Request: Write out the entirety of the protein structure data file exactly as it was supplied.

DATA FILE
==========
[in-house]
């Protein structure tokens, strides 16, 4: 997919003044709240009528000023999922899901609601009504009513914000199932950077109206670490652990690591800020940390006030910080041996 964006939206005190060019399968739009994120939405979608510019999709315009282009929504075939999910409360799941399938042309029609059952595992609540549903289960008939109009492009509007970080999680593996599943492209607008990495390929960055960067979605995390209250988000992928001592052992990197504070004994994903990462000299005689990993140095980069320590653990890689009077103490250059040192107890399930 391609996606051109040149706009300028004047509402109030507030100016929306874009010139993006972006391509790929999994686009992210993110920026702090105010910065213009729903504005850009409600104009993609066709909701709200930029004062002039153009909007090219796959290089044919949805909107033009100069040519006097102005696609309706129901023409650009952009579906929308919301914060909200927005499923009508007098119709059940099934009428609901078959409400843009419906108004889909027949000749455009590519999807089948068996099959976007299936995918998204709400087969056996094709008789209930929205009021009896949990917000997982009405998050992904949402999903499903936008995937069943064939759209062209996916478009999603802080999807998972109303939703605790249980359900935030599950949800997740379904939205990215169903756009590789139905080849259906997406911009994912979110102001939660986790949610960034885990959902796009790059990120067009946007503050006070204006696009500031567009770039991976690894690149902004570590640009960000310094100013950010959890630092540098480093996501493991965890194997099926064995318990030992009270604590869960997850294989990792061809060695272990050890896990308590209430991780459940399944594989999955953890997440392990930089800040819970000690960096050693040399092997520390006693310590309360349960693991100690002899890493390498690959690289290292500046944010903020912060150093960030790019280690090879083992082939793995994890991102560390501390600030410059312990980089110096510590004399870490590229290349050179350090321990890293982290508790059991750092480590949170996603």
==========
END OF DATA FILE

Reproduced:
[in-house]
């Protein structure tokens, strides 16, 4: 997919003044709240009528000023999922899901609601009504009513914000199932950077109206670490652990690591800020940390006030910080041996 964006939206005190060019399968739009994120939405979608510019999709315009282009929504075939999910409360799941399938042309029609059952595992609540549903289960008939109009492009509007970080999680593996599943492209607008990495390929960055960067979605995390209250988000992928001592052992990197504070004994994903990462000299005689990993140095980069320590653990890689009077103490250059040192107890399930 391609996606051109040149706009300028004047509402109030507030100016929306874009010139993006972006391509790929999994686009992210993110920026702090105010910065213009729903504005850009409600104009993609066709909701709200930029004062002039153009909007090219796959290089044919949805909107033009100069040519006097102005696609309706129901023409650009952009579906929308919301914060909200927005499923009508007098119709059940099934009428609901078959409400843009419906108004889909027949000749455009590519999807089948068996099959976007299936995918998204709400087969056996094709008789209930929205009021009896949990917000997982009405998050992904949402999903499903936008995937069943064939759209062209996916478009999603802080999807998972109303939703605790249980359900935030599950949800997740379904939205990215169903756009590789139905080849259906997406911009994912979110102001939660986790949610960034885990959902796009790059990120067009946007503050006070204006696009500031567009770039991976690894690149902004570590640009960000310094100013950010959890630092540098480093996501493991965890194997099926064995318990030992009270604590869960997850294989990792061809060695272990050890896990308590209430991780459940399944594989999955953890997440392990930089800040819970000690960096050693040399092997520390006693310590309360349960693991100690002899890493390498690959690289290292500046944010903020912060150093960030790019280690090879083992082939793995994890991102560390501390600030410059312990980089110096510590004399870490590229290349050179350090321990890293982290508790059991750092480590949170996603």